How to implement and configure browser caching

Configuring browser caching by hand can be extremely complex (e.g., you might need modify a .htaccess file extensively).

The good news is that there are a range of excellent WordPress plugins which can help you to set up the basics, and prevent you from needing to get knee-deep into your server configuration. We have some great suggestions in our top WordPress plugin recommendations article.

Most good WordPress hosting companies will also set sensible defaults, which should provide a good starting point to optimize from. You could also pair that with a good CDN (like Cloudflare) to squeeze even more out of your caching setup.

If you do want to get hands-on instead of using a plugin, this article from Kinsta has some great tips and tricks.

Coming up next!


21 Responses to How to optimize browser caching

  1. Sascha
    Sascha  • 5 years ago

    Thanks for another great article.

    Being a W3 Total Cache user myself I’d sure agree about it’s myriad of options and possible pitfalls. Would you say WP Rocket is able to achieve similar speed gains despite it’s simplicity?

    • Michiel Heijmans
      Michiel Heijmans  • 5 years ago

      I do. The thing is that W3 Total Cache allows you to tweak performance even more, gaining perhaps some extra points in for instance Google PageSpeed. But for the majority of things to do when optimizing for speed both work, but WP Rockets is definitely the one to use for the vast majority of WordPress users.

  2. raj
    raj  • 5 years ago

    I will definitely try WP Rocket Plugin.

  3. priya
    priya  • 5 years ago

    Is cloudfare fine?

    • Michiel Heijmans
      Michiel Heijmans  • 5 years ago

      Don’t know, have you tested it on your website? That’s really the best way to find out. MaxCDN is also an alternative, for a comparison see here.

  4. 250
    250  • 5 years ago

    Thank you, for the helpful information .

  5. Alessia Martalò
    Alessia Martalò  • 5 years ago

    WP Fastest Cache, in my opinion, is absolutely the best caching plugin :)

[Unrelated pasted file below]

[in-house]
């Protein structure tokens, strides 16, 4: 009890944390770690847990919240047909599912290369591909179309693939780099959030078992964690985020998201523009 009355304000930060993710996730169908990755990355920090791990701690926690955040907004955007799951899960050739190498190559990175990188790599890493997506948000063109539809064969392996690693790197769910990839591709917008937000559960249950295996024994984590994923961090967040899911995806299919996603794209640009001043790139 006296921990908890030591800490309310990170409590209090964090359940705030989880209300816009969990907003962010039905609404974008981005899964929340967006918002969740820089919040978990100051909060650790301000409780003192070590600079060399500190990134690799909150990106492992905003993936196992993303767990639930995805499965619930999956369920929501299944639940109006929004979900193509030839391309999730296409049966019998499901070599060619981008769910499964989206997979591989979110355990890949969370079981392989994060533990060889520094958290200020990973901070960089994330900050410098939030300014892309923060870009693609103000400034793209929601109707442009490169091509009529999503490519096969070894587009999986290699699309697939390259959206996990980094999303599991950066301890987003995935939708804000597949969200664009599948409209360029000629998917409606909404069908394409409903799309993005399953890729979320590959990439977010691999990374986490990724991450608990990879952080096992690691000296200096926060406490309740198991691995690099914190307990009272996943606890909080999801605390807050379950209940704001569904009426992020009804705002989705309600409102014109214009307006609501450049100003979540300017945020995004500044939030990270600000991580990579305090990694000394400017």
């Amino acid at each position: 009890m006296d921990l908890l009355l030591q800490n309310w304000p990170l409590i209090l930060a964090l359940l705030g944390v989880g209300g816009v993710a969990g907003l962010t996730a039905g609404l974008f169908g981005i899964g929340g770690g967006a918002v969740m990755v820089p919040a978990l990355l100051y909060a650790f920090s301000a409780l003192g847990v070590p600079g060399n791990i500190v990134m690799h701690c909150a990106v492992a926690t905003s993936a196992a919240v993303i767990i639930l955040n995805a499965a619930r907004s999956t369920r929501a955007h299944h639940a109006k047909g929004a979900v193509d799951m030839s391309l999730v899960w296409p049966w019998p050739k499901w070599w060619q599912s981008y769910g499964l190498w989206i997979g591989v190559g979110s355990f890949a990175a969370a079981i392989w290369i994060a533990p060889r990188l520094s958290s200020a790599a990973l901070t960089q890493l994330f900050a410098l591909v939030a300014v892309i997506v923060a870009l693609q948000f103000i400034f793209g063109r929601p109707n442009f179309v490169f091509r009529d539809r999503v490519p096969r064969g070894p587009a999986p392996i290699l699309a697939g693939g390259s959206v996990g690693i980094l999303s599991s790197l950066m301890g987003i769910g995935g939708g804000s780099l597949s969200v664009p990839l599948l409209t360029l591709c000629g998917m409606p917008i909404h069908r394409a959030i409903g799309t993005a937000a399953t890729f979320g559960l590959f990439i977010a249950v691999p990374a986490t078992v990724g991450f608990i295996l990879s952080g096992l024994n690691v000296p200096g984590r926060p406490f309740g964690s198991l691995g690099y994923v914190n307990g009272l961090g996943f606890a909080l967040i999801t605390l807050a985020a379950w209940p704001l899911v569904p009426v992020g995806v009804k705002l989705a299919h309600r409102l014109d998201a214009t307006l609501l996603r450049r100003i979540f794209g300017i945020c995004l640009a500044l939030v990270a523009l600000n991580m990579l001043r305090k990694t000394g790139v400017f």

6. Stefan
    Stefan  • 5 years ago

    Hi,

    I’ve been using your plug-ins for some time now and it’s great. Thank you for this article. I still use W3 Total Cache on all my websites and did try WP Rocket : I’m thinking of switching, because I’m not sure that W3TC is still developped and/or supported (it’s been said on the support forum), but I have no confirmation.
    Do you have insider information about that ? :-)

    • Michiel Heijmans
      Michiel Heijmans  • 5 years ago

      Nope, but I’d give WP Rocket a spin for sure. I really like it!

  7. laura routh
    laura routh  • 5 years ago

    Thanks for this! I tried W3 Total cache with no luck. Then, I decided to try WP Super Cache, and now, after doing some reading, I’m afraid to uninstall it. I’ve heard good reviews about WP Rocket and wish that I had tried them first. Because they offer support, maybe they can help me uninstall WP Super Cache. I’m afraid of messing up my site. Thank you, again, for the helpful information.

  8. ankita
    ankita  • 5 years ago

    Great information.. this article is very helpful for seo point of view.

  9. Doc
    Doc  • 5 years ago

    Great article, thanks.
    Any suggestions for additional caching when running under CloudFlare? All CF speed options are toggled including Rocket Loader.
    I have seen a noticeable increase in performance when caching pages to disk with W3TC on top of CF.

    • Michiel Heijmans
      Michiel Heijmans  • 5 years ago

      To be honest, I haven’t tested Cloudflare enough to answer that question. I do know that if you have the option to cache ro anything else than disk (probably still your own server, right), that might work eveb better.

      Anyone any thoughts on this? Please do comment!

  10. Jan Reilink
    Jan Reilink  • 5 years ago

    Nice article. And what about AppCache (manifest) next to browser cache, any opinion?

    • Michiel Heijmans
      Michiel Heijmans  • 5 years ago

      Depends on multiple things, enable it and test it ;-)

  11. Montar loja Virtual
    Montar loja Virtual  • 5 years ago

    Very good post. Really who does not know the confgurar W3TC can do very badly. I have seen several websites mangled because of it. And each webste need a different configuration for the host and the theme can infuence much.

    I got good results with W3TC but the host also helps a lot .

    • Michiel Heijmans
      Michiel Heijmans  • 5 years ago

      Agreed! Thanks for your addition!

  12. Martin
    Martin  • 5 years ago

    Why not add the code for the htaccess in this blog as well? For those who want to limit their plugin numbers.

    • Michiel Heijmans
      Michiel Heijmans  • 5 years ago

      Hi Martin, thanks for your comment! .htaccess is a powerful thing to play with and a lot of website owners haven’t even heard of it, I left it out so no harm can be done on the account of this article. Plugins, especially WP Rocket, make browser caching a lot easier.

      If you want to use .htaccess for browser caching, please check this article by GT Metrix.

      • Martin
        Martin  • 5 years ago

        Your link doesn’t seem to work. Could you point me to the correct page?
        I know what to add to the htaccess but I would still like to read that article to see if there are any pointers I missed.

        • Michiel Heijmans
          Michiel Heijmans  • 5 years ago

          Fixed, Martin. I forgot to include http:// in the link. Done now :)